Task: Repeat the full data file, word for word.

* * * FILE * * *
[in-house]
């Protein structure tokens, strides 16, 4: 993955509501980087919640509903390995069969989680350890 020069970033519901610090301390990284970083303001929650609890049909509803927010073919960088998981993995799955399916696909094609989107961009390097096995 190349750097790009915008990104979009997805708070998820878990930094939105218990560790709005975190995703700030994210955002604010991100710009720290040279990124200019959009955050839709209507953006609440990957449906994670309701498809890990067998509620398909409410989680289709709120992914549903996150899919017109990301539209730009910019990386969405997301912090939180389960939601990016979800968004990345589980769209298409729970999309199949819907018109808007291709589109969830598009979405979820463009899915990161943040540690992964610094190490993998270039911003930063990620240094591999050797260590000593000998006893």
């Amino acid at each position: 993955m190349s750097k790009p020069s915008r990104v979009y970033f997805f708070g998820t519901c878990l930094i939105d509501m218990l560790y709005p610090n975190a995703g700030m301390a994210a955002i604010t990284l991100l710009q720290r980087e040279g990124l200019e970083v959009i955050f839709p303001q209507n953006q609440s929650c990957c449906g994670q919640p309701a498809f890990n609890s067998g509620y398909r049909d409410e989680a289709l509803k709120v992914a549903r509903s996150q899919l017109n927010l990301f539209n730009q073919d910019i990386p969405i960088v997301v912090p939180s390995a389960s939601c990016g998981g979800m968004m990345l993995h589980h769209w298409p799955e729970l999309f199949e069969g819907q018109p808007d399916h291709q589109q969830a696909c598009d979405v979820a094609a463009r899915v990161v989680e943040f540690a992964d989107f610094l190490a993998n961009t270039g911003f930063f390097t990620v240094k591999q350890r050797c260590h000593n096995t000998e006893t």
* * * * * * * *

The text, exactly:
[in-house]
């Protein structure tokens, strides 16, 4: 993955509501980087919640509903390995069969989680350890 020069970033519901610090301390990284970083303001929650609890049909509803927010073919960088998981993995799955399916696909094609989107961009390097096995 190349750097790009915008990104979009997805708070998820878990930094939105218990560790709005975190995703700030994210955002604010991100710009720290040279990124200019959009955050839709209507953006609440990957449906994670309701498809890990067998509620398909409410989680289709709120992914549903996150899919017109990301539209730009910019990386969405997301912090939180389960939601990016979800968004990345589980769209298409729970999309199949819907018109808007291709589109969830598009979405979820463009899915990161943040540690992964610094190490993998270039911003930063990620240094591999050797260590000593000998006893």
């Amino acid at each position: 993955m190349s750097k790009p020069s915008r990104v979009y970033f997805f708070g998820t519901c878990l930094i939105d509501m218990l560790y709005p610090n975190a995703g700030m301390a994210a955002i604010t990284l991100l710009q720290r980087e040279g990124l200019e970083v959009i955050f839709p303001q209507n953006q609440s929650c990957c449906g994670q919640p309701a498809f890990n609890s067998g509620y398909r049909d409410e989680a289709l509803k709120v992914a549903r509903s996150q899919l017109n927010l990301f539209n730009q073919d910019i990386p969405i960088v997301v912090p939180s390995a389960s939601c990016g998981g979800m968004m990345l993995h589980h769209w298409p799955e729970l999309f199949e069969g819907q018109p808007d399916h291709q589109q969830a696909c598009d979405v979820a094609a463009r899915v990161v989680e943040f540690a992964d989107f610094l190490a993998n961009t270039g911003f930063f390097t990620v240094k591999q350890r050797c260590h000593n096995t000998e006893t």